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Async Functions and AngularJs 1.X Do Not Mix

vantanev profile image Ivan Tanev ・3 min read

Originally posted on ivantanev.com

Recently, I was refactoring an AngularJS 1.x project and wrote the following code:

// DO NOT USE THIS CODE, IT BREAKS ANGULARJS!
// Combining $http with async functions does not work in AngularJS 1.X
async function updateItem(item) {
  const { data } = await $http.put(`/items/${item.id}`, item)
  return data
}
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While the above might seem innocent enough, it breaks Angular's digest cycle. When the promise fulfills, you will not see the page update.

What you should do instead?

Do not use await/async with $http. Instead, use the old promise style, with .then().

// Use promise.then() instead of async/await
function updateItem(item) {
  return $http.put(`/items/${item.id}`, item).then(({ data }) => data)
}
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While the above might seem like completely reasonable and modern JavaScript, attempting to use it will break Angular's digest cycle.

Where does it break?

Let's look at what the browser does when it executes the async/await code

// DO NOT USE THIS CODE, IT BREAKS ANGULARJS!
// Combining $http with async functions does not work in AngularJS 1.X

// This function:
async function updateItem(item) {
  const { data } = await $http.put(`/items/${item.id}`, item)
  return data
}


// Is equivalent to the following code:
function updateItem(item) {
  return Promise.resolve($http.put(`/items/${item.id}`, item)).then((value) => {
    const { data } = value
    return data
  })
}
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As you can see, the original $q promise returned from $http.put() is wrapped in a new Promise.resolve(). This means AngularJS can no longer track when the promise settles.

The issue comes up when you try to use the async version of updateItem() in a controller:

function SomeCtrl($scope, initialItem) {
  $scope.item = initialItem

  this.onClick = function() {
    updateItem($scope.item)
      .then(updatedItem => ($scope.item = updatedItem))
  }
}
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The async function implementation of updateItem() would break the highlighted line. The changed $scope.item variable will not be reflected in the DOM, or watchers, until a random digest cycle executes.

The reason is that AngularJS cannot know when a plain promise resolves.

AngularJS has special wrappers for browser primitives--$timeout, $interval and its own Promise library $q. AngularJS needs to wrap these asynchronous interfaces in order to track when they complete, and run a $rootScope.$digest() cycle.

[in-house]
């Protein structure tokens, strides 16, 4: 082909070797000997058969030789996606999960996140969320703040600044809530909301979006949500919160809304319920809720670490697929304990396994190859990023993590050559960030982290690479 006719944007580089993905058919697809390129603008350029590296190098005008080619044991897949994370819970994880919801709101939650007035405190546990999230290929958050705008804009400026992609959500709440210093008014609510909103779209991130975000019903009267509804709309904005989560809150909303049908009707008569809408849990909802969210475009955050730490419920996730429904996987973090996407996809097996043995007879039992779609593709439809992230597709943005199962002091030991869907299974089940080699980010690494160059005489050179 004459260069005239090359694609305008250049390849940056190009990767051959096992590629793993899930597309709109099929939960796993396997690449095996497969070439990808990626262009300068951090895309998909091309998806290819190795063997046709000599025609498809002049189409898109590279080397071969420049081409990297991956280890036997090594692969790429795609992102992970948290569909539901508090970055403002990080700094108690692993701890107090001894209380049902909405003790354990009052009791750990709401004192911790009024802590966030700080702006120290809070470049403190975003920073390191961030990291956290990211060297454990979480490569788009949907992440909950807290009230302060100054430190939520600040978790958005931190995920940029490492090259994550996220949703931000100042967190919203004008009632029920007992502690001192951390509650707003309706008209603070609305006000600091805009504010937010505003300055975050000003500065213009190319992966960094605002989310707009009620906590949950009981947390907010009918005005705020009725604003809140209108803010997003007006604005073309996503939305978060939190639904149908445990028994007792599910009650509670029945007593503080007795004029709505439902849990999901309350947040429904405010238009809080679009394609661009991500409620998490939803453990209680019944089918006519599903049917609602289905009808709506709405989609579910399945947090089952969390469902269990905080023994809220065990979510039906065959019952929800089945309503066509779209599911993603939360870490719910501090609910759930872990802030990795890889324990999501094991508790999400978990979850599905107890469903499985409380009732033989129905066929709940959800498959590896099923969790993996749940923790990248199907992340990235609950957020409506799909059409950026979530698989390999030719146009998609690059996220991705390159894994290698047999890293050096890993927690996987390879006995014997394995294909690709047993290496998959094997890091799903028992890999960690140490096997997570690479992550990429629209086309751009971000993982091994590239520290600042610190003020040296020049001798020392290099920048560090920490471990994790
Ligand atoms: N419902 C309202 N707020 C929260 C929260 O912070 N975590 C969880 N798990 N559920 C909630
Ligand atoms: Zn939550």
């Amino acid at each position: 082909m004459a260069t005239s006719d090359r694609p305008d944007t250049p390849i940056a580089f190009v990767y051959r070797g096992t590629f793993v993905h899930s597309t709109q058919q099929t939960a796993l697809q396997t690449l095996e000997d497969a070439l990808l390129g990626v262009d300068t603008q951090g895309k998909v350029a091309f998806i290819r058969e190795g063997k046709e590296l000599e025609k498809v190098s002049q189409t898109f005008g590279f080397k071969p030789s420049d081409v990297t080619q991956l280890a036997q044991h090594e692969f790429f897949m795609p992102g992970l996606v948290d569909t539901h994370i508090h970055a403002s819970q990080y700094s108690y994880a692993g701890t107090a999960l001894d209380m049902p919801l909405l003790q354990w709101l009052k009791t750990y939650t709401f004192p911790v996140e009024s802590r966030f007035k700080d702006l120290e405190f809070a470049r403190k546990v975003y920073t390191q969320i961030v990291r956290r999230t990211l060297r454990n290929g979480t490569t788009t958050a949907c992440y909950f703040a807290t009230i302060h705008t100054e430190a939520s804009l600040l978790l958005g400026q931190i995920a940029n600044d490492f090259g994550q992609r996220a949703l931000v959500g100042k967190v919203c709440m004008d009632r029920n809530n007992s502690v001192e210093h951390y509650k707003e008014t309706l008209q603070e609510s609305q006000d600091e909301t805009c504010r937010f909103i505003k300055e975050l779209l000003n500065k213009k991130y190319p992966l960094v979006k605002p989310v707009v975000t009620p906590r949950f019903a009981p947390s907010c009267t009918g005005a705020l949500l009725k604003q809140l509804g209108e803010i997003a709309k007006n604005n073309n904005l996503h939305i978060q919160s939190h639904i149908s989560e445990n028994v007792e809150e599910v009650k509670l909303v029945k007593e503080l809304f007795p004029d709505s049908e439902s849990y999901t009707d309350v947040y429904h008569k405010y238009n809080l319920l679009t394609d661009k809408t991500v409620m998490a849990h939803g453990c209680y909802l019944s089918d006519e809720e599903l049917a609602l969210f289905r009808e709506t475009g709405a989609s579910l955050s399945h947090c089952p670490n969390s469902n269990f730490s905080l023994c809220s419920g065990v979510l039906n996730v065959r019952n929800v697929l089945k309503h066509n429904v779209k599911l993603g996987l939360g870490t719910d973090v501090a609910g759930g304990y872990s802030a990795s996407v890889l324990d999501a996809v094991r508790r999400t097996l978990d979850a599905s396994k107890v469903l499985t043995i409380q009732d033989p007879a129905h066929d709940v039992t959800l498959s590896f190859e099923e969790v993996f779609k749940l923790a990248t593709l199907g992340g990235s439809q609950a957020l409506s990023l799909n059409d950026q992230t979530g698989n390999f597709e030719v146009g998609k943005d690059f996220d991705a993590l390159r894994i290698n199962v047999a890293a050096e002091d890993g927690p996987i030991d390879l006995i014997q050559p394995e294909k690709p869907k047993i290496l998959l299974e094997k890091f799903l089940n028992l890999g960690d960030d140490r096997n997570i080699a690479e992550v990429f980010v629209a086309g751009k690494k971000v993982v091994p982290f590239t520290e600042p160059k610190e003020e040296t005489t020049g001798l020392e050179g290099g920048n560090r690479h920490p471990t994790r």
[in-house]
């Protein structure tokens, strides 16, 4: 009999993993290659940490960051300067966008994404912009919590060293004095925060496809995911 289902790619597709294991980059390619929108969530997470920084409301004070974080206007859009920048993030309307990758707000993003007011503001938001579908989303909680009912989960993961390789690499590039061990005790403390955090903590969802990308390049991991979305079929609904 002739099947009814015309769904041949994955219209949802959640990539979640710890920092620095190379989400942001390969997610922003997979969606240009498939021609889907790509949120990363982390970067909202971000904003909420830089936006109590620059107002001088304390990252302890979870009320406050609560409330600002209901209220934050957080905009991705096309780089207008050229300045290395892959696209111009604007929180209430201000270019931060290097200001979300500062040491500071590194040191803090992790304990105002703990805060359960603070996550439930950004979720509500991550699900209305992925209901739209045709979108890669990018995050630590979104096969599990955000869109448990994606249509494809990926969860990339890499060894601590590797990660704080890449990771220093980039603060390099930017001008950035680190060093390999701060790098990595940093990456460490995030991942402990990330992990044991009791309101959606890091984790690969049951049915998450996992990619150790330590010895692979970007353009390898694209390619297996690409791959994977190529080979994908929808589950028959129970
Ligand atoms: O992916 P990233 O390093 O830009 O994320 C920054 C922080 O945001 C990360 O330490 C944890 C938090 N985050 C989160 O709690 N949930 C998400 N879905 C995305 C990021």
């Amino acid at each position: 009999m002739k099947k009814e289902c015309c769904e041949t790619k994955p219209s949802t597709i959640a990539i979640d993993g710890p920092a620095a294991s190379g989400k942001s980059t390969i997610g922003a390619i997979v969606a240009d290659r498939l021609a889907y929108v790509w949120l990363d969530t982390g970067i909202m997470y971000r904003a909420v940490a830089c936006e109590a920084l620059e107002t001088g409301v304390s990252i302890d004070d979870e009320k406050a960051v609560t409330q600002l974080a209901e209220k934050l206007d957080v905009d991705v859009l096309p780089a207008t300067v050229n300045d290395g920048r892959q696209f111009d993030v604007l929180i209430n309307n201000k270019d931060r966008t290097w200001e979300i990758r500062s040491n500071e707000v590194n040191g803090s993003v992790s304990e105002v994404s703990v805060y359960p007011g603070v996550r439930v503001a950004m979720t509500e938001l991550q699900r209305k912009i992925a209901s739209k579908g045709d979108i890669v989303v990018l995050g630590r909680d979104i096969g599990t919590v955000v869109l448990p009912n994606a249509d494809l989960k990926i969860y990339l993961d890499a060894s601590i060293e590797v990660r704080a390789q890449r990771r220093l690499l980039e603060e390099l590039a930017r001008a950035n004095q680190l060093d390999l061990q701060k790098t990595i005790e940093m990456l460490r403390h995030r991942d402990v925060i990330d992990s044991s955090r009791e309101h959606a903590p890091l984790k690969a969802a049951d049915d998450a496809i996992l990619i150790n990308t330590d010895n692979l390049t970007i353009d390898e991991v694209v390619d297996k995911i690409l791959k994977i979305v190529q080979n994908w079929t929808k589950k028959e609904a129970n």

When we used an async function, we're in the same predicament as if we'd used setTimeout() directly instead of $timeout()--there is no way for AngularJS to track when the execution of the async function completed.

To make the async function work in our controller, we would need to re-wrap it with $q.resolve():

function SomeCtrl($q, $scope, initialItem) {
  $scope.item = initialItem

  this.onClick = function() {
    $q.resolve(updateItem($scope.item)).then(
      updatedItem => ($scope.item = updatedItem)
    )
  }
}
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Or we could use another async function and a $apply() around our controller property assignment:

function SomeCtrl($scope, initialItem) {
  $scope.item = initialItem

  this.onClick = async function() {
    const updatedItem = await updateItem($scope.item)
    $scope.$apply(() => {
      $scope.item = updatedItem
    })
  }
}
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We end up having to manually wrap any effects of async function code with $scope.$apply(), or wrap Promises with $q.resolve(). This makes it not worth using async/await in the first place. This is unfortunate when we need to coordinate multiple async tasks, as the async/await interfaces make that much nicer.

In conclusion

Modern async/await functions are great, and its tempting to want to use them when refactoring old code. However, it's not worth the hassle in AngularJS 1.X projects. We'll have to stick to the $q promise interfaces instead.

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Happy coding!

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